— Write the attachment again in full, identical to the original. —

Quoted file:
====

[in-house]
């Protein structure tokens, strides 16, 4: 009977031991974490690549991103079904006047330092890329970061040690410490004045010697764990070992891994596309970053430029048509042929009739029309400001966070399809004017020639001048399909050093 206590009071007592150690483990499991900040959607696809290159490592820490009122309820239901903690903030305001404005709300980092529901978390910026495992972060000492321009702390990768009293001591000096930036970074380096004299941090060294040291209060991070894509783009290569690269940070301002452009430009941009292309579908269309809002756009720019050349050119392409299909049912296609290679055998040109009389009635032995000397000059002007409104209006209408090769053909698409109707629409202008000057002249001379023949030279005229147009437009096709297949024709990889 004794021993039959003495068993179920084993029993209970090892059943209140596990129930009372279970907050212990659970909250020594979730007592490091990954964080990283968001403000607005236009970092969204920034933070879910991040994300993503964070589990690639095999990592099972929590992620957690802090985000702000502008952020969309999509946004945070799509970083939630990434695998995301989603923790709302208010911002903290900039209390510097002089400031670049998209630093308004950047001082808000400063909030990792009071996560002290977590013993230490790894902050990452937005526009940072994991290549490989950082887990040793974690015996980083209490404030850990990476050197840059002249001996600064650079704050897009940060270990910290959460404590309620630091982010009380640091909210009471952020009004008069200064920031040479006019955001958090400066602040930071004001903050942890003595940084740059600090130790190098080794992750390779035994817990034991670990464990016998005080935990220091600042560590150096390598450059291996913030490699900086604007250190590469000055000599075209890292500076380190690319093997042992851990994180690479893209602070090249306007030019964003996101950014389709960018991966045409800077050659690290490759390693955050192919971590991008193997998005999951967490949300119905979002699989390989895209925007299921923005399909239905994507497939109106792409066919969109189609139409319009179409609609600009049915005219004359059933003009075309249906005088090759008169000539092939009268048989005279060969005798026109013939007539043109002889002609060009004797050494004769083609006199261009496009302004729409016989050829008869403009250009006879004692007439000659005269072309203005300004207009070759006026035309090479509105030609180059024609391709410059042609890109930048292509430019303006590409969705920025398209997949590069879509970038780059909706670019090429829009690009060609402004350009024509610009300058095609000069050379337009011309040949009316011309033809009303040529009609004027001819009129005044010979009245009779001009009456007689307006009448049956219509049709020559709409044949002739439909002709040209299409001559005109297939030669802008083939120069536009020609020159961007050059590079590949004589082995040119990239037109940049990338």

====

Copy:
[in-house]
């Protein structure tokens, strides 16, 4: 009977031991974490690549991103079904006047330092890329970061040690410490004045010697764990070992891994596309970053430029048509042929009739029309400001966070399809004017020639001048399909050093 206590009071007592150690483990499991900040959607696809290159490592820490009122309820239901903690903030305001404005709300980092529901978390910026495992972060000492321009702390990768009293001591000096930036970074380096004299941090060294040291209060991070894509783009290569690269940070301002452009430009941009292309579908269309809002756009720019050349050119392409299909049912296609290679055998040109009389009635032995000397000059002007409104209006209408090769053909698409109707629409202008000057002249001379023949030279005229147009437009096709297949024709990889 004794021993039959003495068993179920084993029993209970090892059943209140596990129930009372279970907050212990659970909250020594979730007592490091990954964080990283968001403000607005236009970092969204920034933070879910991040994300993503964070589990690639095999990592099972929590992620957690802090985000702000502008952020969309999509946004945070799509970083939630990434695998995301989603923790709302208010911002903290900039209390510097002089400031670049998209630093308004950047001082808000400063909030990792009071996560002290977590013993230490790894902050990452937005526009940072994991290549490989950082887990040793974690015996980083209490404030850990990476050197840059002249001996600064650079704050897009940060270990910290959460404590309620630091982010009380640091909210009471952020009004008069200064920031040479006019955001958090400066602040930071004001903050942890003595940084740059600090130790190098080794992750390779035994817990034991670990464990016998005080935990220091600042560590150096390598450059291996913030490699900086604007250190590469000055000599075209890292500076380190690319093997042992851990994180690479893209602070090249306007030019964003996101950014389709960018991966045409800077050659690290490759390693955050192919971590991008193997998005999951967490949300119905979002699989390989895209925007299921923005399909239905994507497939109106792409066919969109189609139409319009179409609609600009049915005219004359059933003009075309249906005088090759008169000539092939009268048989005279060969005798026109013939007539043109002889002609060009004797050494004769083609006199261009496009302004729409016989050829008869403009250009006879004692007439000659005269072309203005300004207009070759006026035309090479509105030609180059024609391709410059042609890109930048292509430019303006590409969705920025398209997949590069879509970038780059909706670019090429829009690009060609402004350009024509610009300058095609000069050379337009011309040949009316011309033809009303040529009609004027001819009129005044010979009245009779001009009456007689307006009448049956219509049709020559709409044949002739439909002709040209299409001559005109297939030669802008083939120069536009020609020159961007050059590079590949004589082995040119990239037109940049990338």